Whether the insured's paralysis is the result of disease, is a question for the jury after the appellant made a prima facie showing of the accident resulting in the insured's condition from the bump he received on his head. Appellant's evidence showed that the insured was in good health prior to the accidental bumping of his head. The respondent had testimony that might tend to show insured's paralysis was due to disease. It follows that the respondent's demurrer to the evidence was properly overruled.
Briefly, the appellant's first four points in his brief deal with waivers of defense by the respondent. First, he says that by respondent's letter of May 11, 1934, respondent denied liability solely on the ground that the insured's condition was not the result of an accident, and, therefore, respondent waived any notice that may be required under the terms of the policy; and, second, its denial of liability in June, 1940, upon the ground that the failure to give notice waived all defenses, and, therefore, the judgment of the court must be for the appellant.
If we follow appellant correctly through thirty-two pages of his brief, he says in effect that his requested instruction for a verdict should have been given, for in his closing sentence in his brief, he says, "Accordingly, we submit that the judgment should be reversed outright."
Respondent contends no such question is before us, for the reason that appellant failed to raise such a point in his motion for a new trial. Appellant's motion for a new trial raises thirty-two points, but in none of them does appellant complain that his requested instruction directing the jury to return him a verdict was refused. Therefore, this question is not before us for review. Peterson v. Kansas City, 324 Mo. 454, 23 S.W.2d 1045; Wilhite v. Armstrong, 328 Mo. 1064, 43 S.W.2d 422; Spotts v. Spotts, 331 Mo. 917, 55 S.W.2d 977, 87 A.L.R. 660. Also, Mo. Digest, Appeal and Error, Key 301.
Appellant next contends that Exhibit "A" was improperly admitted in evidence. This is a letter written by Mrs. Helen Brod, a Christian Science practitioner, to George Dyer, the general agent of the respondent. At the time of the trial, both Mrs. Brod and Dyer were dead. The letter was in reply to a letter written by Dyer to Mrs. Brod and was not written with the knowledge or consent of the insured, nor is there any evidence showing that she was the insured's agent. It gave her conclusions as to the insured's condition. It states "he was in an almost helpless condition with what seems to be a stroke of paralysis . . ."
Since it does not appear that the insured was connected with this letter in any way or had ever seen it, this exhibit was obviously hearsay evidence, self-serving and incompetent; (Wahl v. Cunningham, 232 Mo. 21, 56 S.W.2d 1052) but respondent contends that this letter was admissible for the reason the appellant was seeking to submit the issue of vexatious delay to the jury. In other words, this letter tended to show the good faith of respondent in refusing to make payment under the policy, and if the appellant wanted to limit the effect of this letter, it was his duty to request an instruction to do so.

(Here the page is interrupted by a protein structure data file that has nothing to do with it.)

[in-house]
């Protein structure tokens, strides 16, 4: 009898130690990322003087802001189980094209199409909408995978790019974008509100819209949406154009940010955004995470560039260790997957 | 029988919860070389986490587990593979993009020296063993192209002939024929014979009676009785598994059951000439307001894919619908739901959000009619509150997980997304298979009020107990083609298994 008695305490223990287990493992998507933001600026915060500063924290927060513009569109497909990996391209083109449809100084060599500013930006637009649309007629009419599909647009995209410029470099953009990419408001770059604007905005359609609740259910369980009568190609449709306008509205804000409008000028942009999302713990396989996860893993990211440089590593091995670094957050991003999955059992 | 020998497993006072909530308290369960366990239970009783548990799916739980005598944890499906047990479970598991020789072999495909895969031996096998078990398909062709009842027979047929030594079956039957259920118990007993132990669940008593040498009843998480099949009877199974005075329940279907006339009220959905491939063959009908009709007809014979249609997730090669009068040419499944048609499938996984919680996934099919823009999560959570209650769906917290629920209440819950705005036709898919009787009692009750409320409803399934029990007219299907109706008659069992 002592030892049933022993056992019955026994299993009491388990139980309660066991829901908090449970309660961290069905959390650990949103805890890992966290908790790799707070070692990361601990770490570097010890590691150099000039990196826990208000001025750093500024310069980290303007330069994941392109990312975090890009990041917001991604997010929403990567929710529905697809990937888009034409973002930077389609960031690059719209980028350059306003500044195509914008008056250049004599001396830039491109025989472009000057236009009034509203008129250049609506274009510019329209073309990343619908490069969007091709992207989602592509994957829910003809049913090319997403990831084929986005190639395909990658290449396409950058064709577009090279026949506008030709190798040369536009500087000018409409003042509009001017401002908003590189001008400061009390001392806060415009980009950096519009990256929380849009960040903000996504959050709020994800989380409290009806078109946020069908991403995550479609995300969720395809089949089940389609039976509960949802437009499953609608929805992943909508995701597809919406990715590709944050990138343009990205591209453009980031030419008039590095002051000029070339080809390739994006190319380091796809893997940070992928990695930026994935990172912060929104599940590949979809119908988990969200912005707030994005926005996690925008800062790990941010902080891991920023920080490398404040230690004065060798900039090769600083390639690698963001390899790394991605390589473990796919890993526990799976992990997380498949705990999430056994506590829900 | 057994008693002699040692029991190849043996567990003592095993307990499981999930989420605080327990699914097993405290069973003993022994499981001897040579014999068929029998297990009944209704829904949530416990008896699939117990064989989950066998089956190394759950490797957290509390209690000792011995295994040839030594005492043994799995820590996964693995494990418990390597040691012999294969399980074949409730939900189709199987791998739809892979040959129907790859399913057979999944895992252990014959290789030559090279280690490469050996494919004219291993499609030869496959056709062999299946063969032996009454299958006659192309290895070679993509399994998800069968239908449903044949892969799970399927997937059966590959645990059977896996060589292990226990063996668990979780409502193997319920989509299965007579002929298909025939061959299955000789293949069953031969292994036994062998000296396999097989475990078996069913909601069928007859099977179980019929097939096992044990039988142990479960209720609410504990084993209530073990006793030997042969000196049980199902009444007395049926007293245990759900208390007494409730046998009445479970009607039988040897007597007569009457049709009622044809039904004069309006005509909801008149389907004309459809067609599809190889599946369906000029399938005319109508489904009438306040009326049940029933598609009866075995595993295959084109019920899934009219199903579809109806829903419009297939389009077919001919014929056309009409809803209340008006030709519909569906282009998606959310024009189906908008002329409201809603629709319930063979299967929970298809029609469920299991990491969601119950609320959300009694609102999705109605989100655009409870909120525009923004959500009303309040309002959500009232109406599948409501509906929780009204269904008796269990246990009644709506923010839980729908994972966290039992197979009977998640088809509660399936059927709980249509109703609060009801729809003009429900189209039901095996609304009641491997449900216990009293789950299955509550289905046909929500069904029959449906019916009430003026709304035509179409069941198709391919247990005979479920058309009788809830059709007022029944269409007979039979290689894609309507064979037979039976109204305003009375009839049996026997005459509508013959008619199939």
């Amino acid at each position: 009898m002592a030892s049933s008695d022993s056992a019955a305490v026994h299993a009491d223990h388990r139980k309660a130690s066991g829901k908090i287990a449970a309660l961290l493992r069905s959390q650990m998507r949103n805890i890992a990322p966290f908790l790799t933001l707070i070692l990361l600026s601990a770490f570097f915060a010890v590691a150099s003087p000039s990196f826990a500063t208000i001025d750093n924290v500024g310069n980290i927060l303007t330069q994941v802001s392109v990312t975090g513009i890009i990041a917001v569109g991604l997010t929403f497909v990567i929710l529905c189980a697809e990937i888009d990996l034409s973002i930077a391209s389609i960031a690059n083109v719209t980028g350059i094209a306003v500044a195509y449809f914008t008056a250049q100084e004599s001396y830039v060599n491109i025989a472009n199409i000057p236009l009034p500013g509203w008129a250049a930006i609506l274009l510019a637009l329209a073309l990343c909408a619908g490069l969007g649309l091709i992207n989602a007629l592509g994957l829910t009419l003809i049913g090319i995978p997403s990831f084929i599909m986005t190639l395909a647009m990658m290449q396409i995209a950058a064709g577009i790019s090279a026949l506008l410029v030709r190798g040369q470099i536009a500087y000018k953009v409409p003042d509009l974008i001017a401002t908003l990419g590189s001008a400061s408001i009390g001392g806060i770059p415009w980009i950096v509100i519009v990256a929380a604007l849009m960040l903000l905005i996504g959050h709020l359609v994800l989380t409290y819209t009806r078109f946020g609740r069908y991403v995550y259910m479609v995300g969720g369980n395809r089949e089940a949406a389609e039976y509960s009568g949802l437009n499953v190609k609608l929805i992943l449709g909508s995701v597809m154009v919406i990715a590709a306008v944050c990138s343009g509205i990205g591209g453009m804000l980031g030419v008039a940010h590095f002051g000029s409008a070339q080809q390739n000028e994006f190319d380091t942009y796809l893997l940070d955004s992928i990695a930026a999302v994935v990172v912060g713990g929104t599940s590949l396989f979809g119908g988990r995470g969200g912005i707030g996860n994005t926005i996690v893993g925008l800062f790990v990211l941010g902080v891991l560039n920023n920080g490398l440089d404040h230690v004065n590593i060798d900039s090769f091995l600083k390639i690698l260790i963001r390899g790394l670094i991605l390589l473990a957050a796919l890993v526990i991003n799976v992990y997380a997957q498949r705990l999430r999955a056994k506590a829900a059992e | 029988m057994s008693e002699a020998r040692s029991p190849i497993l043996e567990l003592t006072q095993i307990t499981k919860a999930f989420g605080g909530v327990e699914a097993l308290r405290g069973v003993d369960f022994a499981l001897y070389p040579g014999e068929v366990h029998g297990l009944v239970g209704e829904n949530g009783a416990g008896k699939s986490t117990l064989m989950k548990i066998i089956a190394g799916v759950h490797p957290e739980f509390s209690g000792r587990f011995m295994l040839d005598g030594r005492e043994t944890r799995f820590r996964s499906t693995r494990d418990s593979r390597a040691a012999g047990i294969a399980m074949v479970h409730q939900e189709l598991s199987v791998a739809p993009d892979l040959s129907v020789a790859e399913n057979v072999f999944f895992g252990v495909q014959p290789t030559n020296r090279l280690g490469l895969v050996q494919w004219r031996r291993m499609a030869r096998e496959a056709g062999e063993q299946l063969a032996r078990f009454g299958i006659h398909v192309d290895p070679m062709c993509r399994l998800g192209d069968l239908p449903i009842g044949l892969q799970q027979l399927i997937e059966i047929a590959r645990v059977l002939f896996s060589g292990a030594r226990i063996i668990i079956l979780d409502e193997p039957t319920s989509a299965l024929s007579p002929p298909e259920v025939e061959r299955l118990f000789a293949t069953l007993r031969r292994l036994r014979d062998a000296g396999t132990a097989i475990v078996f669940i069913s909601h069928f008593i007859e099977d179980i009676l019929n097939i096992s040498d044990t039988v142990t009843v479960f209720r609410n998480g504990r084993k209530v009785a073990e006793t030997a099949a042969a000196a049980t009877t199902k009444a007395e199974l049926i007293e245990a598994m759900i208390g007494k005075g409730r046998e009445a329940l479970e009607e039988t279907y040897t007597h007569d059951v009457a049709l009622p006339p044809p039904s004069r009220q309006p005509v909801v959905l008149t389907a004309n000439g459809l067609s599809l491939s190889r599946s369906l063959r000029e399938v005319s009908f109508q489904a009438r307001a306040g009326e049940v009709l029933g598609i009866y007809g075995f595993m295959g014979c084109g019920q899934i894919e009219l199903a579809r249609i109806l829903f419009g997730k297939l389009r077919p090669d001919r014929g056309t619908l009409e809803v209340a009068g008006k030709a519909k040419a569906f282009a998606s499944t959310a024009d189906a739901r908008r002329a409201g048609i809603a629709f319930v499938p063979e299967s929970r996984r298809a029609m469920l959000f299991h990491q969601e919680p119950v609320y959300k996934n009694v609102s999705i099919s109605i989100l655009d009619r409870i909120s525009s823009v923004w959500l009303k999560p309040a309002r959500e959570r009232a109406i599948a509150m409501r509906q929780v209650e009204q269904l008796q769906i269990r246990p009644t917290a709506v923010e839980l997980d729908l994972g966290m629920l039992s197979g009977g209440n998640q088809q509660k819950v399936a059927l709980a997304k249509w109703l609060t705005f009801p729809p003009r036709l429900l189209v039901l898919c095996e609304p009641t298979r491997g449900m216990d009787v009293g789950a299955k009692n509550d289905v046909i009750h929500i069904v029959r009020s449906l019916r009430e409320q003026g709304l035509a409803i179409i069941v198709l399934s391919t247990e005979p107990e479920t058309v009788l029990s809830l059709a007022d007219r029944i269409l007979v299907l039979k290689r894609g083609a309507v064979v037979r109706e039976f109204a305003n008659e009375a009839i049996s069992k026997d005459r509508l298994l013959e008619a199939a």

We do not agree with respondent. Mrs. Brod was not a physician and her conclusions as to the insured's physical condition would have no probative force. "The good or bad faith of an insurance company in refusing to pay after demand is to be determined by the evidence adduced  at the trial upon the merits of the controversy, and not by ex parte affidavits [or statements or letters] produced to the company as preliminary proof, or for the company's information to induce voluntary payment." Travelers Insurance Co. v. Sheppard, 85 Ga. 751, 12 S.E. 18. Quoted with approval in the case of New York Insurance Company v. Ittner, 200 S.E. (Ga.) 522, l.c. 530.
Nor do we think that Exhibits D, E, F, and G were admissible. They were in effect inter-office communications. They contain self-serving statements and conclusions. The insured was in no way connected with these exhibits, nor did he have any knowledge of them. They violated the hearsay rule and are not admissible.
Respondent, also, contends that its exhibits are admissible because they tend to show its good faith on the question of vexatious delay. We have already answered that contention. Next, respondent contends that since the appellant introduced the letter of May 11, 1934, which declined payment, that it had a right to offer these exhibits on the theory that it is entitled to get before the jury the whole of the transactions even though they contained self-serving statements which would be otherwise inadmissible. Among the cases cited is Friedman v. Griffith, 196 S.W. 75.
There would be some merit in respondent's contention if these exhibits were correspondence between the insured and respondent, but such is not the case. The insured did not even know of their existence. These self-serving statements were prejudicial to appellant.
Again, the respondent says that these exhibits are admissible under the rule that declarations made in the course of business, at or about the time the facts or facts stated occurred, by third persons who are unavailable as witnesses, are admissible.
Exhibit D was a medical report made by the respondent's physician, Dr. Joseph L. Gross. He was an available witness, and, in fact, was a witness in this case.
Two of the other exhibits were letters written by the general agent to his principal; ". . . in effect, they were communications within the respondent's household, and amounted to nothing more than the defendant [respondent] talking to itself." Brown v. Missouri State Life Ins. Co., 254 Pac. (Okla.) 7, l.c. 9.
The admission of these exhibits was prejudicial to appellant and, for that reason, a reversal of the judgment is manifest.
Other alleged errors are complained of, but as they are of such a character that they will not necessarily arise upon another trial of the cause, they will not be considered.
For the reasons above stated, the judgment is reversed and the cause remanded. All concur.